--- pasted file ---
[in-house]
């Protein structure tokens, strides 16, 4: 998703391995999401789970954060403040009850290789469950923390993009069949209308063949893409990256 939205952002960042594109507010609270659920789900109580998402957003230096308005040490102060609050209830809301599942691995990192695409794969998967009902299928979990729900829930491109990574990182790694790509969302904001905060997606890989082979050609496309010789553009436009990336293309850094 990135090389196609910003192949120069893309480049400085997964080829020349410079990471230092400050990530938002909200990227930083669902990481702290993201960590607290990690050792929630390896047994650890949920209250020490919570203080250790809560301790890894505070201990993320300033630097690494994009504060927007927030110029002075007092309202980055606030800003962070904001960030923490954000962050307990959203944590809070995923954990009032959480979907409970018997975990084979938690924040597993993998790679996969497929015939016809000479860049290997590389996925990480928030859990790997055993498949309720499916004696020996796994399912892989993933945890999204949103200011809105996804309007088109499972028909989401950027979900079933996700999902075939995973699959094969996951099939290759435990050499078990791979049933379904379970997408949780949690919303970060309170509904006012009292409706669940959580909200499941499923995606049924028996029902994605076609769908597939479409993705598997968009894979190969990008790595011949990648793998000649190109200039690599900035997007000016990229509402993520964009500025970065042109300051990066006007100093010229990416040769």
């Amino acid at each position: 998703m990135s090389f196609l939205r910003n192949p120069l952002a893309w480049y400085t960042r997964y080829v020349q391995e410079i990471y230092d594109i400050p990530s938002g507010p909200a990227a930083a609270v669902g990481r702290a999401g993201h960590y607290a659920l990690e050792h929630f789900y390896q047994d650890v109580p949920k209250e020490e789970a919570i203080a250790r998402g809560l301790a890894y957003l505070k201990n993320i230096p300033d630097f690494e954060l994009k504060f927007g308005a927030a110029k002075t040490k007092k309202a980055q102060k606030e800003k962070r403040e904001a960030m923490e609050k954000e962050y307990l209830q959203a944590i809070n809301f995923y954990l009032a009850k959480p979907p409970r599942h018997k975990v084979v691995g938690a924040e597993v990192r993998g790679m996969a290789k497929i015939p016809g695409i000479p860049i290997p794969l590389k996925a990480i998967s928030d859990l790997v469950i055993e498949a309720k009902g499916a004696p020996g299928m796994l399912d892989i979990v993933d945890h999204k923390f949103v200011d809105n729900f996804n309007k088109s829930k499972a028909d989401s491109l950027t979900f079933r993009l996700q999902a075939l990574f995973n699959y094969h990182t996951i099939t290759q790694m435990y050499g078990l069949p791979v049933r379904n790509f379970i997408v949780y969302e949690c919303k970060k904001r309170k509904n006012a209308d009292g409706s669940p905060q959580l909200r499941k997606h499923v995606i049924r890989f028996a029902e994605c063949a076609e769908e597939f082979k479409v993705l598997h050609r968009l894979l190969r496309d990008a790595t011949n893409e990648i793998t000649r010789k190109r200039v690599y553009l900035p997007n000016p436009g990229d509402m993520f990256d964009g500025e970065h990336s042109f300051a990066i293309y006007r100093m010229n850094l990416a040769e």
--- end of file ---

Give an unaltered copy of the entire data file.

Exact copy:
[in-house]
């Protein structure tokens, strides 16, 4: 998703391995999401789970954060403040009850290789469950923390993009069949209308063949893409990256 939205952002960042594109507010609270659920789900109580998402957003230096308005040490102060609050209830809301599942691995990192695409794969998967009902299928979990729900829930491109990574990182790694790509969302904001905060997606890989082979050609496309010789553009436009990336293309850094 990135090389196609910003192949120069893309480049400085997964080829020349410079990471230092400050990530938002909200990227930083669902990481702290993201960590607290990690050792929630390896047994650890949920209250020490919570203080250790809560301790890894505070201990993320300033630097690494994009504060927007927030110029002075007092309202980055606030800003962070904001960030923490954000962050307990959203944590809070995923954990009032959480979907409970018997975990084979938690924040597993993998790679996969497929015939016809000479860049290997590389996925990480928030859990790997055993498949309720499916004696020996796994399912892989993933945890999204949103200011809105996804309007088109499972028909989401950027979900079933996700999902075939995973699959094969996951099939290759435990050499078990791979049933379904379970997408949780949690919303970060309170509904006012009292409706669940959580909200499941499923995606049924028996029902994605076609769908597939479409993705598997968009894979190969990008790595011949990648793998000649190109200039690599900035997007000016990229509402993520964009500025970065042109300051990066006007100093010229990416040769």
């Amino acid at each position: 998703m990135s090389f196609l939205r910003n192949p120069l952002a893309w480049y400085t960042r997964y080829v020349q391995e410079i990471y230092d594109i400050p990530s938002g507010p909200a990227a930083a609270v669902g990481r702290a999401g993201h960590y607290a659920l990690e050792h929630f789900y390896q047994d650890v109580p949920k209250e020490e789970a919570i203080a250790r998402g809560l301790a890894y957003l505070k201990n993320i230096p300033d630097f690494e954060l994009k504060f927007g308005a927030a110029k002075t040490k007092k309202a980055q102060k606030e800003k962070r403040e904001a960030m923490e609050k954000e962050y307990l209830q959203a944590i809070n809301f995923y954990l009032a009850k959480p979907p409970r599942h018997k975990v084979v691995g938690a924040e597993v990192r993998g790679m996969a290789k497929i015939p016809g695409i000479p860049i290997p794969l590389k996925a990480i998967s928030d859990l790997v469950i055993e498949a309720k009902g499916a004696p020996g299928m796994l399912d892989i979990v993933d945890h999204k923390f949103v200011d809105n729900f996804n309007k088109s829930k499972a028909d989401s491109l950027t979900f079933r993009l996700q999902a075939l990574f995973n699959y094969h990182t996951i099939t290759q790694m435990y050499g078990l069949p791979v049933r379904n790509f379970i997408v949780y969302e949690c919303k970060k904001r309170k509904n006012a209308d009292g409706s669940p905060q959580l909200r499941k997606h499923v995606i049924r890989f028996a029902e994605c063949a076609e769908e597939f082979k479409v993705l598997h050609r968009l894979l190969r496309d990008a790595t011949n893409e990648i793998t000649r010789k190109r200039v690599y553009l900035p997007n000016p436009g990229d509402m993520f990256d964009g500025e970065h990336s042109f300051a990066i293309y006007r100093m010229n850094l990416a040769e």